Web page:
The Gothic challenge in 269 proved to be the greatest that Claudius II would face. The Goths assembled a large invading force, reportedly amounting to 320,000 men transported on a fleet of at least 2,000 ships, and first attacked coastal cities along the Black Sea in Moesia. After passing into the Aegean the Goths besieged Thessalonica. At this point, in 269, Claudius left Rome to stop the invasion. The Goths then sent the larger segment of their troops on land toward the Danube, while the fleet took the remaining group to continue the naval attack on Aegean coastal cities. Claudius sent Aurelian's cavalry to Macedonia to protect Illyria from attack, while he commanded the forces blocking the route to the Danube. In the area of Doberus and Pelagonia, the Goths lost 3,000 men to Aurelian's cavalry. At Naissus in Moesia, Claudius' force succeeded in killing some 50,000 Goths. There were follow-up operations on both land and sea, but the Gothic War had essentially been won. Staving off the attacks of the Goths was a major contribution to the survival of the Roman Empire. It was a significant step leading to the subsequent success of Aurelian and the resurrection of the Empire under Diocletian and Constantine. When the Goths eventually succeeded in taking parts of the western Empire in the fifth century, their disruption to the course of civilization was likely much less violent than it would have been had they succeeded in the third century.

In addition to bad weather, a lack of supplies, and hunger, plague was a major factor in the defeat of the Goths. Many of the Gothic prisoners were either impressed into Roman military service or settled on farms as coloni. Claudius received the title Gothicus in recognition of his triumph over the Goths. At some point he had also been given the title Parthicus, but the unlikelihood of any conflict with the Parthians in his short reign makes this difficult to explain. Perhaps Damerau was correct in his suggestion that a Parthian unit may have been involved in one of the battles with the Palmyrenes, although on this front there were few achievements to claim. In any case, Claudius' victory over the Goths was short-lived. The emperor himself caught the plague and died at Sirmium early in 270. He was 56 years old. Claudius' brother, Quintillus, became emperor briefly before losing out to Aurelian. Claudius also had another brother, Crispus, and the SHA traces the link to Constantius through Crispus' daughter Claudia.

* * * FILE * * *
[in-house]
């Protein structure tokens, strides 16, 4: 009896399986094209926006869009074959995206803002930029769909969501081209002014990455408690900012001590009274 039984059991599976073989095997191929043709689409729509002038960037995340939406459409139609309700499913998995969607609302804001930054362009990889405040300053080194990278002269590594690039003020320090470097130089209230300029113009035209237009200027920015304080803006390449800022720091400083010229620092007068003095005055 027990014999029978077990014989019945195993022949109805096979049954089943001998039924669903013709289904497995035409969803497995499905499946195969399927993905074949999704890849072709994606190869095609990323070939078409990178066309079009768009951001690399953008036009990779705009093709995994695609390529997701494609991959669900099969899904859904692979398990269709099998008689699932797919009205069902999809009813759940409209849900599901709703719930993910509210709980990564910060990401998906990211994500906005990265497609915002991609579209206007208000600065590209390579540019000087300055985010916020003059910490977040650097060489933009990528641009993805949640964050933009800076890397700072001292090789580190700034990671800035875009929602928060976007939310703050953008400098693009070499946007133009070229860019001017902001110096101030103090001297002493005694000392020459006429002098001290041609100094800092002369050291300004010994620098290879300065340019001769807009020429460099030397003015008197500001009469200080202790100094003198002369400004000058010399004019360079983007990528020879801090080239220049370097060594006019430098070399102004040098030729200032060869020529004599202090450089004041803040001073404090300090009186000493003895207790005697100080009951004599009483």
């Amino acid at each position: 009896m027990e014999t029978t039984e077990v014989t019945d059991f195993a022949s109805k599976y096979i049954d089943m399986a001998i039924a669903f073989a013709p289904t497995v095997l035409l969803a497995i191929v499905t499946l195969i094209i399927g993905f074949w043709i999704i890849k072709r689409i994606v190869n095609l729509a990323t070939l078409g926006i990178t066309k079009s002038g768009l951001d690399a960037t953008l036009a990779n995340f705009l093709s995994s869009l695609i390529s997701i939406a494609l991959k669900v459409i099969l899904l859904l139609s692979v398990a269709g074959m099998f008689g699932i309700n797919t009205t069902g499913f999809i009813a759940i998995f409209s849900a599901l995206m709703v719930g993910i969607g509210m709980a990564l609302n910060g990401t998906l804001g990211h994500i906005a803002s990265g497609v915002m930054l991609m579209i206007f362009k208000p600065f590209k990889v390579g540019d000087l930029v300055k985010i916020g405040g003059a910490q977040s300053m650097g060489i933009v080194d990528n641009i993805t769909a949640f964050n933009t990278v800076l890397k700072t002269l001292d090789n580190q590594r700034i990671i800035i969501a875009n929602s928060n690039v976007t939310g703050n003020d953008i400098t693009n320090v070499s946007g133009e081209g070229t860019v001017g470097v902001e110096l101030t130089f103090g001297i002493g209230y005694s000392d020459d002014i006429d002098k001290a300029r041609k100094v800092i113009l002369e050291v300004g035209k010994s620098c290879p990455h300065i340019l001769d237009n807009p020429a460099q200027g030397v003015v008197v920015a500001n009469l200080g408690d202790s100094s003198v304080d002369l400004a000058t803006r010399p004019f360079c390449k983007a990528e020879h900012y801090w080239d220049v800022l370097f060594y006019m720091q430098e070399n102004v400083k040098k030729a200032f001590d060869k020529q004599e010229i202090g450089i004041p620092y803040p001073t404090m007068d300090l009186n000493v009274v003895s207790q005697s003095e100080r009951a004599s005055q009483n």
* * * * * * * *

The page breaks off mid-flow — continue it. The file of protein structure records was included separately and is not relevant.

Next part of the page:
The Roman Senate showed its respect for Claudius Gothicus by setting up a gold portrait-shield in the Curia and by approving his deification. He was also honored with a golden statue in front of the great temple of Jupiter Optimus Maximus and a silver statue set on a column on the Rostra.

In many ways, Claudius II received more adulation and honor in his Nachleben than he had during his lifetime. In the fourth century, attempts to link Constantine's family to Claudius resulted in the phrases of adoration and outright fabrication that dominate the SHA life and most of our other sources. Constantine even issued commemorative coins honoring Claudius. These carried inscriptions such as: DIVO CLAVDIO OPT[IMO] IMP[ERATORI], MEMORIAE AETERNAE, and REQVIES OPT[IMORVM] ME[RITORVM]. A tradition grew that changed the story of Claudius' death in some sources. In this version, Claudius, instead of dying from the plague, had actually performed a devotion, in response to an oracle found in the Sibylline Books, and sacrificed his life so that Rome could win the Gothic War. One of the most surprising things about the SHA account is that it ignores this more dramatic tradition and has Claudius simply dying from the plague.

One must, of course, reject the excessive claims of the SHA to the effect that Claudius II was "destined to rule for the good of the human race" and would, had he lived longer, "…by his strength, his counsel, and his foresight have restored to us the Scipios, the Camilli, and all those men of old." However, Claudius Gothicus was clearly a good emperor who made a significant contribution to protecting and restoring the Empire. In the third century there aren't too many emperors who merit such an assessment.

Copyright (C) 2001, Richard D. Weigel. Used by permission.
http://www.roman-emperors.org/claudgot.htm


Claudius II Gothicus was born in Illyricum around 215 A.D. Under Valerian and Gallienus he was recognized as a superb general. After the murder of Gallienus, Claudius Gothicus was proclaimed emperor and preceded to crush the Alemani tribe who had invaded Roman territory. Soon after an enormous horde of Goths poured into the empire. Against all advice, Claudius confronted the barbarians at Naissus in Upper Moesia. He fought a brilliant battle and annihilated them. Unfortunately for the empire, he died of plague after a reign of only two years (Joseph Sermarini, FORVM;
http://www.forumancientcoins.com/catalog/roman-and-greek-coins.asp?vpar=741&pos=0#Recovery%20of%20the%20Empire%20Coins).

Edited by J. P. Fitzgerald, Jr.
Cleisthenes
Z1546TN.jpeg
[1119a] Probus, Antoninianus, 276-282 A.D.84 viewsProbus (AD 276-282) AE Antoninianus; Obverse: Radiate bust, left, wearing imperial mantel and holding scepter surmounted by eagle IMP. PROBVS P. F. AVG. Reverse: Cult image of Roma seated within six column temple ROMAE AETER. R thunderbolt A in exergue; Rome mint 21mm x 22mm, 3.59g; VF; RIC, Vol. 5. Part 2, #183.


De Imperatoribus Romanis,
An Online Encyclopedia of Roman Emperors

Probus (276-282 A.D.) and Rival Claimants (Proculus, Bonosus, and Saturninus)of the 280s

Robin Mc Mahon
New York University

Probus's Background